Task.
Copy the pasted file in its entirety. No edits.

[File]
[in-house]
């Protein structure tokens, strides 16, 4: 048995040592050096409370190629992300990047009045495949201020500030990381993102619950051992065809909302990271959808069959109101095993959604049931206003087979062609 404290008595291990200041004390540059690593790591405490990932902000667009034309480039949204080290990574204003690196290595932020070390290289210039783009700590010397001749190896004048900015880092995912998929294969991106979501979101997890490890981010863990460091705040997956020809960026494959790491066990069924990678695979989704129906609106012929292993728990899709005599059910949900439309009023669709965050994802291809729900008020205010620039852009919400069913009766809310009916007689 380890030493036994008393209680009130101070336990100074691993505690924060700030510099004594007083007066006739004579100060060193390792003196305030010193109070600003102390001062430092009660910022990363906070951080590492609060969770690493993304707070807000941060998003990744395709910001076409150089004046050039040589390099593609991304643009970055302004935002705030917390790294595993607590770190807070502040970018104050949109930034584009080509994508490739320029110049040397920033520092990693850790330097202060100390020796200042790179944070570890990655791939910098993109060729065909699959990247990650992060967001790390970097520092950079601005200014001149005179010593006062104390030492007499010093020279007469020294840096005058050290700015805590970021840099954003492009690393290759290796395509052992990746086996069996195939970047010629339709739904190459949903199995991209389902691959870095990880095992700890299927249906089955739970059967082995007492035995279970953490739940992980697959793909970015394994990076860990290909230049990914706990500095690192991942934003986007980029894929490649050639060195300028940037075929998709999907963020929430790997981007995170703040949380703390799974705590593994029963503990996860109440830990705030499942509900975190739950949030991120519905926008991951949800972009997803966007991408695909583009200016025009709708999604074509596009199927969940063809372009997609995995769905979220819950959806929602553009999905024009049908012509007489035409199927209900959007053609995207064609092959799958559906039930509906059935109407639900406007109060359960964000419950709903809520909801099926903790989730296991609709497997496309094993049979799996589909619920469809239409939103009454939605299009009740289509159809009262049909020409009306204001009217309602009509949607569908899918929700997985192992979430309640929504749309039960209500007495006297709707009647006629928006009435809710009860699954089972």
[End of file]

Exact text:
[in-house]
């Protein structure tokens, strides 16, 4: 048995040592050096409370190629992300990047009045495949201020500030990381993102619950051992065809909302990271959808069959109101095993959604049931206003087979062609 404290008595291990200041004390540059690593790591405490990932902000667009034309480039949204080290990574204003690196290595932020070390290289210039783009700590010397001749190896004048900015880092995912998929294969991106979501979101997890490890981010863990460091705040997956020809960026494959790491066990069924990678695979989704129906609106012929292993728990899709005599059910949900439309009023669709965050994802291809729900008020205010620039852009919400069913009766809310009916007689 380890030493036994008393209680009130101070336990100074691993505690924060700030510099004594007083007066006739004579100060060193390792003196305030010193109070600003102390001062430092009660910022990363906070951080590492609060969770690493993304707070807000941060998003990744395709910001076409150089004046050039040589390099593609991304643009970055302004935002705030917390790294595993607590770190807070502040970018104050949109930034584009080509994508490739320029110049040397920033520092990693850790330097202060100390020796200042790179944070570890990655791939910098993109060729065909699959990247990650992060967001790390970097520092950079601005200014001149005179010593006062104390030492007499010093020279007469020294840096005058050290700015805590970021840099954003492009690393290759290796395509052992990746086996069996195939970047010629339709739904190459949903199995991209389902691959870095990880095992700890299927249906089955739970059967082995007492035995279970953490739940992980697959793909970015394994990076860990290909230049990914706990500095690192991942934003986007980029894929490649050639060195300028940037075929998709999907963020929430790997981007995170703040949380703390799974705590593994029963503990996860109440830990705030499942509900975190739950949030991120519905926008991951949800972009997803966007991408695909583009200016025009709708999604074509596009199927969940063809372009997609995995769905979220819950959806929602553009999905024009049908012509007489035409199927209900959007053609995207064609092959799958559906039930509906059935109407639900406007109060359960964000419950709903809520909801099926903790989730296991609709497997496309094993049979799996589909619920469809239409939103009454939605299009009740289509159809009262049909020409009306204001009217309602009509949607569908899918929700997985192992979430309640929504749309039960209500007495006297709707009647006629928006009435809710009860699954089972």